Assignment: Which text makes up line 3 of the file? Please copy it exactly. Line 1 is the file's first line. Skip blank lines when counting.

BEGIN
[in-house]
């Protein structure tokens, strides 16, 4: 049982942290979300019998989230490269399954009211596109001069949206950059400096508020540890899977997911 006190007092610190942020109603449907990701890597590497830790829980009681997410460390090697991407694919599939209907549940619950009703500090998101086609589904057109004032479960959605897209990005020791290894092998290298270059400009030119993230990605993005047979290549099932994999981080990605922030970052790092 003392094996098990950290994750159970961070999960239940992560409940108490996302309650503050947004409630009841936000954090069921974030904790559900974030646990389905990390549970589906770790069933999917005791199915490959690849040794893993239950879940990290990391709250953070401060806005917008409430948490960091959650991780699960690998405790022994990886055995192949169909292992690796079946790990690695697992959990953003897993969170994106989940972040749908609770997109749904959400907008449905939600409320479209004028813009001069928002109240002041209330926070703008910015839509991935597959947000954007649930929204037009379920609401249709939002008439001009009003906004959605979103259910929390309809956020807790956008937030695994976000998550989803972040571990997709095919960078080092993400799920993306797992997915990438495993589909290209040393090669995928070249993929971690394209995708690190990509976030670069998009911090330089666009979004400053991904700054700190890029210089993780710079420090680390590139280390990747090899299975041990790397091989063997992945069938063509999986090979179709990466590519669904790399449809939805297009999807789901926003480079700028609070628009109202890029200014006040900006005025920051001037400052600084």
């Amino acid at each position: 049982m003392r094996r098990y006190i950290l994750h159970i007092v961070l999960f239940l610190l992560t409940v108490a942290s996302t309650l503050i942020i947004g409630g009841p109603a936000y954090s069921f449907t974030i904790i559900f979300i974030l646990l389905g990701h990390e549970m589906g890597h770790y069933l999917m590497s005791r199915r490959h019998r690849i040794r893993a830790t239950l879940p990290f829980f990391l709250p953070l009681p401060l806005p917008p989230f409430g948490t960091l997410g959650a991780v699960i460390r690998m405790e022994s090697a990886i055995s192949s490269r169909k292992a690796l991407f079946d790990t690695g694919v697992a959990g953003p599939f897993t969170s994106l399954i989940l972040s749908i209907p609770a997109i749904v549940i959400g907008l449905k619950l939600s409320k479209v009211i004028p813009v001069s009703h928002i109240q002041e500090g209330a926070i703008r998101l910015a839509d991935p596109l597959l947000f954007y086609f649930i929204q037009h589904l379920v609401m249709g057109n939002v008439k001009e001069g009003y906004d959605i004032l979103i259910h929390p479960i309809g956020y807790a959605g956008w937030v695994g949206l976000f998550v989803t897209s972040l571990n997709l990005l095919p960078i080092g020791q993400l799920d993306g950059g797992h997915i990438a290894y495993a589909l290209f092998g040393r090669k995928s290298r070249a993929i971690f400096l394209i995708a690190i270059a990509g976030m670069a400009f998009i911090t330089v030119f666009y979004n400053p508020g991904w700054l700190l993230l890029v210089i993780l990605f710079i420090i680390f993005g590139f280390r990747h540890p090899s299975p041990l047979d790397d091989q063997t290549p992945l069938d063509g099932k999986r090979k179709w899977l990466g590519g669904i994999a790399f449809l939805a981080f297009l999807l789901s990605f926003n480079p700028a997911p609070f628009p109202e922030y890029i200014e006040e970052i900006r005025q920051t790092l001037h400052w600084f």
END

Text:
């Amino acid at each position: 049982m003392r094996r098990y006190i950290l994750h159970i007092v961070l999960f239940l610190l992560t409940v108490a942290s996302t309650l503050i942020i947004g409630g009841p109603a936000y954090s069921f449907t974030i904790i559900f979300i974030l646990l389905g990701h990390e549970m589906g890597h770790y069933l999917m590497s005791r199915r490959h019998r690849i040794r893993a830790t239950l879940p990290f829980f990391l709250p953070l009681p401060l806005p917008p989230f409430g948490t960091l997410g959650a991780v699960i460390r690998m405790e022994s090697a990886i055995s192949s490269r169909k292992a690796l991407f079946d790990t690695g694919v697992a959990g953003p599939f897993t969170s994106l399954i989940l972040s749908i209907p609770a997109i749904v549940i959400g907008l449905k619950l939600s409320k479209v009211i004028p813009v001069s009703h928002i109240q002041e500090g209330a926070i703008r998101l910015a839509d991935p596109l597959l947000f954007y086609f649930i929204q037009h589904l379920v609401m249709g057109n939002v008439k001009e001069g009003y906004d959605i004032l979103i259910h929390p479960i309809g956020y807790a959605g956008w937030v695994g949206l976000f998550v989803t897209s972040l571990n997709l990005l095919p960078i080092g020791q993400l799920d993306g950059g797992h997915i990438a290894y495993a589909l290209f092998g040393r090669k995928s290298r070249a993929i971690f400096l394209i995708a690190i270059a990509g976030m670069a400009f998009i911090t330089v030119f666009y979004n400053p508020g991904w700054l700190l993230l890029v210089i993780l990605f710079i420090i680390f993005g590139f280390r990747h540890p090899s299975p041990l047979d790397d091989q063997t290549p992945l069938d063509g099932k999986r090979k179709w899977l990466g590519g669904i994999a790399f449809l939805a981080f297009l999807l789901s990605f926003n480079p700028a997911p609070f628009p109202e922030y890029i200014e006040e970052i900006r005025q920051t790092l001037h400052w600084f």